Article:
Corrective for Signing on Shabbat  

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Dear Rabbi Simon
Shavua tov. I had a distressing Shabbos. Due to a very unfortunate oversight, I was locked out of my flat on Friday night–with my dog on the inside. With the help of a neighbour, I managed to summon a locksmith to rescue the two of us. However, the tradesman insisted that I sign a form in order to carry out the work. I know that writing is one of the 39 melakhot which are forbidden on Shabbat. Yet I was unable to withstand the temptation to sign, and so I did. I feel terrible about my weakness. Is there any way I can atone for that, like fasting?

Dear Siggy
Thank you for your poignant and real-life Q. Here are my thoughts:
Fasting is a classic means of penance, but many people nowadays find doing so quite onerous. Plus, fasting can result in diminished concentration in prayer, Torah study and work (and more). I would therefore suggest a half-day fast (until midday, about 11:50am this time of year). Alternatively, you can designate an upcoming fast for this purpose and “double-dip”.

There is a further idea, however, which is closer to the teshuvat ha-mishkal (“repentance commensurate with the sin”) advocated by the classic mussar sources: Research the melakhah of writing and compose (and circulate) a short halakhic essay on the subject. In this way, you can sensitize and educate your peers and others about the prohibition of writing on Shabbos, and counteract the effect (in a spiritual and psychological way) of your weakness (on one occasion) in this area.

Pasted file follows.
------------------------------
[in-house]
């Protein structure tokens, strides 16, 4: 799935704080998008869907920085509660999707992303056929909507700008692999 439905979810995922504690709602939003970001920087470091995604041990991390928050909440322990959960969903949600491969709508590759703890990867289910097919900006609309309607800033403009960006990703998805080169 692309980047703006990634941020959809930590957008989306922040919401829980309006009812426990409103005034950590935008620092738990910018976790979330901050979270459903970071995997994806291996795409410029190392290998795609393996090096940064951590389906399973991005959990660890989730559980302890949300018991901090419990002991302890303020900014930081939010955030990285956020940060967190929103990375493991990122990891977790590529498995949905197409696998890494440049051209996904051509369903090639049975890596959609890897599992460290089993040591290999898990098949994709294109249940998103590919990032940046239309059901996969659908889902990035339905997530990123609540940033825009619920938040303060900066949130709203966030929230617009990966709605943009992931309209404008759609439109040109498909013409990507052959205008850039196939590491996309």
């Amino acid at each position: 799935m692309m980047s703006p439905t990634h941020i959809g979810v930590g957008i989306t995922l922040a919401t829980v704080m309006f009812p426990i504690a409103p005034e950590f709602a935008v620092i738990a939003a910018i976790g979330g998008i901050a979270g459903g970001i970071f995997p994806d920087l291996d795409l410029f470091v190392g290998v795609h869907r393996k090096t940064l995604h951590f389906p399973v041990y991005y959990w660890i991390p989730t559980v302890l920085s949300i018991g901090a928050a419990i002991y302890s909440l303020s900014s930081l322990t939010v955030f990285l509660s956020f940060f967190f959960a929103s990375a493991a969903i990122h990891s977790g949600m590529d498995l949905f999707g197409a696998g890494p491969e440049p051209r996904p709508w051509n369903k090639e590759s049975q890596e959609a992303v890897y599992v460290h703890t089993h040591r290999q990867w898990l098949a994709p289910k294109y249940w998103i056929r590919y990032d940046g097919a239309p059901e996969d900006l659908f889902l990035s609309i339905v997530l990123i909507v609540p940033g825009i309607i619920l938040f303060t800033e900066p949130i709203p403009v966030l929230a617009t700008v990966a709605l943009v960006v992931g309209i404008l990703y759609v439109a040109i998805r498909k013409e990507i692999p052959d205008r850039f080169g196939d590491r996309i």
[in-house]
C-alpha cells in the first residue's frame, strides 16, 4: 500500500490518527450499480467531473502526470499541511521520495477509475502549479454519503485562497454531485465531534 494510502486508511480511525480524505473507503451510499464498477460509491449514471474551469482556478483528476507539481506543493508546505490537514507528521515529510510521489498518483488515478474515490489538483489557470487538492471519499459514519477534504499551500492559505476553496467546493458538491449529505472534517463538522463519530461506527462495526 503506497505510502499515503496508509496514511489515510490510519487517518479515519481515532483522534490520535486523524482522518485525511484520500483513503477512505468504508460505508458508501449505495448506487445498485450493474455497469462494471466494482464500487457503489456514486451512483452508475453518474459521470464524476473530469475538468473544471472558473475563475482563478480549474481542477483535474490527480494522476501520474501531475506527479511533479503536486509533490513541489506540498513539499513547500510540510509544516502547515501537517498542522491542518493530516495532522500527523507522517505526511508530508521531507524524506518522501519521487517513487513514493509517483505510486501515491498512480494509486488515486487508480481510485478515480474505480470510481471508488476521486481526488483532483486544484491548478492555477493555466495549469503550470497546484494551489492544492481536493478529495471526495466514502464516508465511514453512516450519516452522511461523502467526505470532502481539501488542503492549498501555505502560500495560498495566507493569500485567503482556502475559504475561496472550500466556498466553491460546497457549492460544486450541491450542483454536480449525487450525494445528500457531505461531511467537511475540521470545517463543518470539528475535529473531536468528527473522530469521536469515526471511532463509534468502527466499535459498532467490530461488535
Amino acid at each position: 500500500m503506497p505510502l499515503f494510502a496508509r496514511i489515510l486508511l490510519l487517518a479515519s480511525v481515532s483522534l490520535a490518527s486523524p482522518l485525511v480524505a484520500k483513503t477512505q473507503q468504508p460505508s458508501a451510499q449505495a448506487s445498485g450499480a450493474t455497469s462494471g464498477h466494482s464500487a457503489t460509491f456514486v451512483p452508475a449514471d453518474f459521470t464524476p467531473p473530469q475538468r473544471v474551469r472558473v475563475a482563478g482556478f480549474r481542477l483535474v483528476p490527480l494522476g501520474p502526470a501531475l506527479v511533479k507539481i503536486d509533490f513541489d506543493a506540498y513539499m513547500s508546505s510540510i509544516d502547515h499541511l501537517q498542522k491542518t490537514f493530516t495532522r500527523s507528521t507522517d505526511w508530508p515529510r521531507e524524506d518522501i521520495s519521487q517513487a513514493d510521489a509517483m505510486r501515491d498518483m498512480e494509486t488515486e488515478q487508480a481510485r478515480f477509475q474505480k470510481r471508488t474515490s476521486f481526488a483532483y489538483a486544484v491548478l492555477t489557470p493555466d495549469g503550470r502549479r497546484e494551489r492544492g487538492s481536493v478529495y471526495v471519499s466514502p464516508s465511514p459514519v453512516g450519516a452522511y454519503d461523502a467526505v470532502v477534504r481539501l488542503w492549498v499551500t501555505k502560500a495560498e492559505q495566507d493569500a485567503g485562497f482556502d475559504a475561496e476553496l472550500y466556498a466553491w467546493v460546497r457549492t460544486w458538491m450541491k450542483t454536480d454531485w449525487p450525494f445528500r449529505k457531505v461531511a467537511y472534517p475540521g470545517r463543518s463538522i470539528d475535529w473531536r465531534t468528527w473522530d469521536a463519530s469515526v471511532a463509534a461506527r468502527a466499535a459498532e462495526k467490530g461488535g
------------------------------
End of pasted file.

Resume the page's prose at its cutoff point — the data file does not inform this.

I hope this is helpful.
Best wishes
Rabbi Rashi Simon

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Ask the Rabbi: Quinoa on Pesach
Dear Rabbi Simon,
Where do you stand on quinoa (and the kitniyot ban) for Pesach?
Many thanks,
Dear Tzippy,
In line with other American authorities, I am in favour of quinoa. Although I reject completely the voices (mostly from Israel) seeking to abolish the ban on kitniyot entirely, IMO we do not need to include in the prohibition pseudo-grains that were unknown in the Old World until modern times. Best to buy with a Pesach hechsher though, to be free of any possible wheat contamination.
Rabbi Rashi Simon
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